“During the formative years, they were all on the show at various times: Isabel Sánchez (La Babé), Ofelia Ibarra (Juana Pelona), Johnny Sánchez, Israel Zamarripa (Mr. IZ), Ramiro Zamarripa (Ram), Angie Rios, her sister and Nora Bautista (the Super Mex Angels), Richard Romero, Robert Torres, Bobbie Rios, La Tigresa, David García, Fred Gutiérrez, and Valley Girl.


Diana Almanaza, La Estrellita, was la más bonita and the youngest Latina DJ that we had on the radio…and the one I remember the most…for her smile. She was a great young lady.

Freddy Gutierrez

“These are the DJs from WBGU…what a great group of people that volunteered their time to bring Tejano/Latino music and Latino pride to the community. I was blessed to have worked with all these folks,” says Lucio.


Co-host De León, being of Puerto Rican descent, loved salsa, merengue, and bachata. Their respective music was blended into a variety of formats, to honor these musical traditions. 

Richard Romero chuckles when he remembers those days. “I was the disco instructor (for LSU dances). That’s how I met my wife. I was pretty smooth,” says Romero, now Deputy Safety Director for the City of Lorain and also Chair of the Ohio Commission of Hispanic/Latino Affairs.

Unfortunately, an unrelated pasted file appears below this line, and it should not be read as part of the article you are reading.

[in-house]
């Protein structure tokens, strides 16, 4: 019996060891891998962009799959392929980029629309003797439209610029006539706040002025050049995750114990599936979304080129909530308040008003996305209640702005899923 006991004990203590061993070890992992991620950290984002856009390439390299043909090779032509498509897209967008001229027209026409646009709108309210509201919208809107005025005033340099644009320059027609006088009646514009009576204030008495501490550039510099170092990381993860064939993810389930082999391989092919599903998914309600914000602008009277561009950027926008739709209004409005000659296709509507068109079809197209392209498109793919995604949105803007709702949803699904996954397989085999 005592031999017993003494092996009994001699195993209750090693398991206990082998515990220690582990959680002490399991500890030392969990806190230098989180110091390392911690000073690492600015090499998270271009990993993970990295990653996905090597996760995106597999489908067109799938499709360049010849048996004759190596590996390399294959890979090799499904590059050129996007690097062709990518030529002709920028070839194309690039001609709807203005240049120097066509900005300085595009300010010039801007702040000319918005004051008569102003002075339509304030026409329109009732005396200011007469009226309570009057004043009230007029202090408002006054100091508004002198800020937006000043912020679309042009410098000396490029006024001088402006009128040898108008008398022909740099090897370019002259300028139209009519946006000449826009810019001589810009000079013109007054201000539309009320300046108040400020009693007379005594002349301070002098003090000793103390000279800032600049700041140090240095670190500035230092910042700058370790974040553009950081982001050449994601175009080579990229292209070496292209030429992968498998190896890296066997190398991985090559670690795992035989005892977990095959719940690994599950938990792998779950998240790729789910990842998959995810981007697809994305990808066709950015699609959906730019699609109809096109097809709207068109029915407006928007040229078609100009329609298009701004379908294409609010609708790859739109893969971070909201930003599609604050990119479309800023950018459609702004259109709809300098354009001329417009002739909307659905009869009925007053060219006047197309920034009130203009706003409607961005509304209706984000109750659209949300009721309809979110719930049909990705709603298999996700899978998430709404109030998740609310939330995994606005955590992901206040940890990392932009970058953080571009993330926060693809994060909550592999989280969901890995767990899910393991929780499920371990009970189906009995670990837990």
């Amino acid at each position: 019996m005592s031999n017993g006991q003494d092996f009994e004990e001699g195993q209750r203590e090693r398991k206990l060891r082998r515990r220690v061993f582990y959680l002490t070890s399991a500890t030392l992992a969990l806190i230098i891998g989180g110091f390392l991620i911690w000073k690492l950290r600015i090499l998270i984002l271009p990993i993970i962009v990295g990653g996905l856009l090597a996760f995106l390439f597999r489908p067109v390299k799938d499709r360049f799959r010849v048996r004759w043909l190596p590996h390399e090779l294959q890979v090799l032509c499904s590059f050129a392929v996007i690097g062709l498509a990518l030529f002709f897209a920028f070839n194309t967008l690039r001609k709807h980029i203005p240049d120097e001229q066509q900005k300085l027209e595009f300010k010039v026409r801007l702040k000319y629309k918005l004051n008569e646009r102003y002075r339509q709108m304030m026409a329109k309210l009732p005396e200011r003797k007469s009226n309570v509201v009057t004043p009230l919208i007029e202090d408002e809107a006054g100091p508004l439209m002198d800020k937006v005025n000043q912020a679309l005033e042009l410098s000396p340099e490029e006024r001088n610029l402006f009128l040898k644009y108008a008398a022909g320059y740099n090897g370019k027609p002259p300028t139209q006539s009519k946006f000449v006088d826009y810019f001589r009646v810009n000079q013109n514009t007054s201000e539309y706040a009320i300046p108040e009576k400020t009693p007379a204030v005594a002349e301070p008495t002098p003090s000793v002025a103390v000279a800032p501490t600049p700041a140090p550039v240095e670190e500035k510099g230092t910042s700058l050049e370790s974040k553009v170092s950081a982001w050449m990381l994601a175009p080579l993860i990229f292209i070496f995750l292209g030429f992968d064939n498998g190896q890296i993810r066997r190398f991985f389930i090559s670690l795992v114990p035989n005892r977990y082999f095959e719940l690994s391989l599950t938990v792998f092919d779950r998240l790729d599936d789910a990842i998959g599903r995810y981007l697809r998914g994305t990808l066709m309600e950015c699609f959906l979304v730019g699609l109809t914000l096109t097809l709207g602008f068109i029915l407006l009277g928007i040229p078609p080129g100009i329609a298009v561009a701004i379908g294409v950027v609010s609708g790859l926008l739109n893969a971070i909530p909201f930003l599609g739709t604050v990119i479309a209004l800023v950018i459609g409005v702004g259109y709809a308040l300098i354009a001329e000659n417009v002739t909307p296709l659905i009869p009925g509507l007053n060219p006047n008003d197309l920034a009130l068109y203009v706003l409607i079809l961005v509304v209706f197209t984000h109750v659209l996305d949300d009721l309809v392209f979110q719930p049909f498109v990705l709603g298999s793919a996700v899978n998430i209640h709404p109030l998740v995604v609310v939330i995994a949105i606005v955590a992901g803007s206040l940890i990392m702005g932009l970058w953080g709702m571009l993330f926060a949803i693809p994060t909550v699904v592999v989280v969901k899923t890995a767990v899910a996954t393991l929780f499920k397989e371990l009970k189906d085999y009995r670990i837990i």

“I was the events coordinator for the Latino Student Union at BGSU, so I used to go on the station mainly to promote our events. I was also a student publisher – I published the first LSU student magazine,” recalls Romero, who graduated in 1983. 


Like Romero, Margarita De León also came to BGSU from Lorain, OH. She met her future husband, Toledoan Sylvestre Durán, Jr. at BGSU. His father, Sylvestre Durán Sr., is a longtime baile promoter who still has a DJ show in Fostoria, OH.


Lucio, who moved to Columbus, OH in 1984, says he left the show and the station in 1995 because “I was taking on more responsibility in Columbus. And I had a daughter, so I scaled back.

Richard Romero, 1982

“I was honored to be a part of Tejano history. I was also a DJ in Fostoria and I taught Celso Rodríguez all about Tejano music. In the 1980s, I got to meet everybody.” Rodríguez later developed a very successful formatting of Tejano music on WRED 95.7FM.

Today, the show is called “La Unica,” broadcasting on WBGU 88.1FM every Sunday for four hours, from 8:00AM to noon. The DJs include Freddy Gutiérrez, his son-in-law Geraldo Rosales, Rudy “Jalapeño” Lomeli, Joe Cardenas, Maribel, and Daniel


Editor’s Note: Thanks to the research of BGSU’s Gloria Enriquez Pizana, on “July 1978, Lo Mejor de Bowling Green Radio Program, WBGU 88.1, South Hall, BGSU, commenced its Latino radio programming.  In short, Spanish program was given air time by WBGU FM. La Union de Estudiantes Latino (LSU) contributed $300 toward Mexican and Puerto Rican music for the radio library.



NEXT WEEK: Benito Lucio, Jr., moves to Columbus as a migrant ombudsman but his love for radio and Tejano music continued.



El Super Mex, Benito Lucio Jr., continues his community involvement in Columbus

Margarita De León




 DJs Juan Sánchez, Joe Muñoz, and Celso Rodríguez were instrumental in the success of Woodville’s WRED 95.7FM. La Prensa Archive Photo, circa 1991.